Last weekend, Dallas Parks and Recreation had to keep you away from each other. The popular Katy Trail and White Rock Lake were magnets for antsy, homebound Dallasites, so much so that County Judge Clay Jenkins had to threaten shutting them down. It didn’t come to that, but it did come to fliers and light warnings and, at White Rock Lake, the closure of vehicular access points, as Trace Miller detailed yesterday.
It doesn’t have to be like this. It shouldn’t be like this. And even though rain is in the forecast this weekend, you will need the following words in the future: go to another trail. If you’re reading this, I bet you either live in Dallas or you live close to it. And Dallas is home to the largest hardwood urban forest in the United States. If you’ve driven south on Interstate 45, you’ve seen the dense trees that surround the highway for miles.
You can, and should, explore it. The fauna, which is depicted here by artist Cynthia Mulcahy, is diverse and magnificent. You’ll forget all about the fact that there are skyscrapers just a few miles away from you.
It’s April, but our March cover story was prescient. It was a version of this piece, which attorney and naturalist Bill Holston put together for us. The Trinity River Audubon Center serves a trailhead for four miles through the wetlands that attract birds year-round.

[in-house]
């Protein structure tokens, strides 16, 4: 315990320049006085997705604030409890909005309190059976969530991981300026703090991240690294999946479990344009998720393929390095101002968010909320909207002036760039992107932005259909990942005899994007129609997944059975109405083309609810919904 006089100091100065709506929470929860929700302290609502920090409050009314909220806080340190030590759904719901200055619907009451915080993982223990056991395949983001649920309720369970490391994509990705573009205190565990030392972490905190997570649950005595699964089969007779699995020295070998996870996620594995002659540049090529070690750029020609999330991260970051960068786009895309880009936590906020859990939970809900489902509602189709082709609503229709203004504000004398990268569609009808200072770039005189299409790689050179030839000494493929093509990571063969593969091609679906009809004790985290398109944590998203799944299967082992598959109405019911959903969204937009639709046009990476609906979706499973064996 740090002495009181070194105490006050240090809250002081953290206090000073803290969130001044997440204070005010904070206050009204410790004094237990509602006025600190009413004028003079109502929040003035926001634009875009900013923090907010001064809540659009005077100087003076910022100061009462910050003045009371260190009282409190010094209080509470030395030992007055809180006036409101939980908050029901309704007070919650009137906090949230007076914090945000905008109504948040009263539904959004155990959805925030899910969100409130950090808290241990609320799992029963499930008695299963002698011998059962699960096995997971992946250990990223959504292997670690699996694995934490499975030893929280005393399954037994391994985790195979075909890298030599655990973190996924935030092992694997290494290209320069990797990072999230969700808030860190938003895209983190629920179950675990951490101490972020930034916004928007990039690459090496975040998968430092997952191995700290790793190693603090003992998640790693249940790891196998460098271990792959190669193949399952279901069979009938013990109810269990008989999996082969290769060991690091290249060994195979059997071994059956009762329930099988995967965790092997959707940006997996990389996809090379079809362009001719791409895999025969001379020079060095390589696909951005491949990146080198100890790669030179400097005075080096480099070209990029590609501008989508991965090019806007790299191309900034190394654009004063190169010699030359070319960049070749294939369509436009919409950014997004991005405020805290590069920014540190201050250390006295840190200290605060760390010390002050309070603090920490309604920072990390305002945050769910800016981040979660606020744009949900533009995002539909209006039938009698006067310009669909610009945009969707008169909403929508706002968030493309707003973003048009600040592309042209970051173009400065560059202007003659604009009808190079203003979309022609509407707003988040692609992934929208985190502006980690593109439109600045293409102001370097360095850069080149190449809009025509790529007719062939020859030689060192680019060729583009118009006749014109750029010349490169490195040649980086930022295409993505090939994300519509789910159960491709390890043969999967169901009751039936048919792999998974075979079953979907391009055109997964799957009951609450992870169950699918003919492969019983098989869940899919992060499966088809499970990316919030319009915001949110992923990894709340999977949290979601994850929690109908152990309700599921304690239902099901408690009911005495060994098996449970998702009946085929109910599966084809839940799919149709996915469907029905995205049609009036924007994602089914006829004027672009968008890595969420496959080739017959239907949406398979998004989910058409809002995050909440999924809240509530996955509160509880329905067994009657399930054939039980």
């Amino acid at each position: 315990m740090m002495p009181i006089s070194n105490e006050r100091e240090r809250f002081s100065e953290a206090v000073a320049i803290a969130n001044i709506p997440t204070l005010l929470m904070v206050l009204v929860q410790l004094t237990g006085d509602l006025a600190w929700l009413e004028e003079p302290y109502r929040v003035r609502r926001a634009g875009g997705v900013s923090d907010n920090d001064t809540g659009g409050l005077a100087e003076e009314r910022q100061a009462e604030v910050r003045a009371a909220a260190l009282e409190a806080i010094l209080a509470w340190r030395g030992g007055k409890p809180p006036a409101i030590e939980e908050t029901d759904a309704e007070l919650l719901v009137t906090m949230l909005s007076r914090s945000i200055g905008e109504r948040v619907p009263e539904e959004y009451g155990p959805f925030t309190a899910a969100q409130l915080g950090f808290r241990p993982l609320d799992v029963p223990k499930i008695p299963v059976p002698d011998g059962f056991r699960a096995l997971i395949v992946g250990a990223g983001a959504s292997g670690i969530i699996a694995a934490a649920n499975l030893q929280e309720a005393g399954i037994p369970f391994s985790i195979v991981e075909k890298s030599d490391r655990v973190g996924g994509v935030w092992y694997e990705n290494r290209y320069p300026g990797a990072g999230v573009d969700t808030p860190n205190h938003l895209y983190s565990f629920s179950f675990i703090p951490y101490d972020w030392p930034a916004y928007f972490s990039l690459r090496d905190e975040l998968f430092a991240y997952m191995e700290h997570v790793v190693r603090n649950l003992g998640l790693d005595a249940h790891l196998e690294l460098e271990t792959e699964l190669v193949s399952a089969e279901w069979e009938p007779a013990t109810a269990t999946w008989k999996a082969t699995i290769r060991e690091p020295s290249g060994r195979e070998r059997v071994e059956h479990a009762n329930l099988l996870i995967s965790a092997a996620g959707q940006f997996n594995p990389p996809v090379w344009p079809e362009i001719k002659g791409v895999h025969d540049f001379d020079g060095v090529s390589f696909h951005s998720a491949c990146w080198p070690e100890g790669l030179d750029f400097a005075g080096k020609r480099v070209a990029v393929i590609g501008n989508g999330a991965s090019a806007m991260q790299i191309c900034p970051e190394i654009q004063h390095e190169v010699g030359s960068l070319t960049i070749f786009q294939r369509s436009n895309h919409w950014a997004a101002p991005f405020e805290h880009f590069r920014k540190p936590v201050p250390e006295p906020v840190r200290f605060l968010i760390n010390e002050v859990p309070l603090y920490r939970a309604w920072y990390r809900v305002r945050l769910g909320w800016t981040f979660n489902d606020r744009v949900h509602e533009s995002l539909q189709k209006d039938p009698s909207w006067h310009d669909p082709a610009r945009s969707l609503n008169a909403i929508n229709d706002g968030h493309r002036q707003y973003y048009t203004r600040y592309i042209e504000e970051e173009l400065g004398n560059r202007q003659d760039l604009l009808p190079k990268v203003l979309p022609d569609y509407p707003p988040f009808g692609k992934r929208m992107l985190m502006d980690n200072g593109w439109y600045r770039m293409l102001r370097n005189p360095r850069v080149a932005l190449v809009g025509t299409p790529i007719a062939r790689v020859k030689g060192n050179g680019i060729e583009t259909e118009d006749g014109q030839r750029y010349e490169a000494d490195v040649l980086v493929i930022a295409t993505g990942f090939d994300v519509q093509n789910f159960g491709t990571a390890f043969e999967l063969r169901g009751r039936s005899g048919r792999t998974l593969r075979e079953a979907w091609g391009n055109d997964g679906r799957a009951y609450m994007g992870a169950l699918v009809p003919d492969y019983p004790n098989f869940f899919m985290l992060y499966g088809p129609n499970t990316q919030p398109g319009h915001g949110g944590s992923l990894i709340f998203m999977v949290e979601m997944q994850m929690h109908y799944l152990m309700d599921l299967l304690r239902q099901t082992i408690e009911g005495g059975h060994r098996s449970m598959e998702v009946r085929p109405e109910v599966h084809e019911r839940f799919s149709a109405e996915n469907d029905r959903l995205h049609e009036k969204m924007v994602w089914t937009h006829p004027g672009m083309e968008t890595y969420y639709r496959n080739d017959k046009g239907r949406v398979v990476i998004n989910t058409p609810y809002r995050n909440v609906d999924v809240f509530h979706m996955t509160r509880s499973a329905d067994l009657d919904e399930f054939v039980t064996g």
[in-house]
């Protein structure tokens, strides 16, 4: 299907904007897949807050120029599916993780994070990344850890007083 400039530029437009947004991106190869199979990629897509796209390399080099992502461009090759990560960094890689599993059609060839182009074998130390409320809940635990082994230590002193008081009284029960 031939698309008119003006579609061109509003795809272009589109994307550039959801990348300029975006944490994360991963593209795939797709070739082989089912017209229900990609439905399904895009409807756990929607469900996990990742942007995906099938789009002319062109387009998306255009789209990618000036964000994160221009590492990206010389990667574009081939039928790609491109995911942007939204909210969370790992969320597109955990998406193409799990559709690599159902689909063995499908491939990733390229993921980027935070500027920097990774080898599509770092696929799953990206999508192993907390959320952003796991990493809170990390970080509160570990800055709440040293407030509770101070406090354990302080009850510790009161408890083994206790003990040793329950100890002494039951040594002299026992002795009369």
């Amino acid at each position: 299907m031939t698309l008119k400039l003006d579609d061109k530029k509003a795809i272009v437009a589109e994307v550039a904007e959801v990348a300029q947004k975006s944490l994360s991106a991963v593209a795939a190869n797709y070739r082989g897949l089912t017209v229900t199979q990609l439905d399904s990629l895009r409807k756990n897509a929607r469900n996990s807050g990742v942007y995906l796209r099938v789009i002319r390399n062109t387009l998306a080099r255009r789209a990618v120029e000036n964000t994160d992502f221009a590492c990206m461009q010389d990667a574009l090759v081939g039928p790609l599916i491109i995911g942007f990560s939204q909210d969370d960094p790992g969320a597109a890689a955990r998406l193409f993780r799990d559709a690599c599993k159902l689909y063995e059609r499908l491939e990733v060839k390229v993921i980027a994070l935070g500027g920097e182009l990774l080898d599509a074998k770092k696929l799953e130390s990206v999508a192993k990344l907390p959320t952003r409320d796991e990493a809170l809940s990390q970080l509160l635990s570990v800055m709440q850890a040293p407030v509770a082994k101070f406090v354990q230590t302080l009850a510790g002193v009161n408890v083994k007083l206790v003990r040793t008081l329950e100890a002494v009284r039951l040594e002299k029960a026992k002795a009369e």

The Texas Buckeye Trail leads you two miles to a patch of buckeyes deep in the forest. Master naturalists maintain these trails, and you can place an order for curbside pickup at the nearby Bonton Farms and bring back food for the week. Further east, the Scyene Overlook and Piedmont Ridge offer some of the best views in all of the Trinity Forest.
These hikes don’t see a ton of traffic, making it easy to physically distance yourself from others. And if you need any convincing, I have uploaded photos from each of the trails in the attached gallery. It’s far more beautiful than a sweating jogger. Take it from Bill Holston, who wrote the feature on this.
“I support whatever our great city and county leaders need to do, in order to enforce social distancing and to flatten the curve. Unimproved nature trails in remote areas are about the safest places,” he said. “As long as people do not congregate, do not hike as a group, and space out on trails they should remain open. It’s especially important to be healthy now, and walking in your neighborhood does not replace being immersed in nature.”
If you missed the link higher up, here it is again. The best places to hike in Dallas.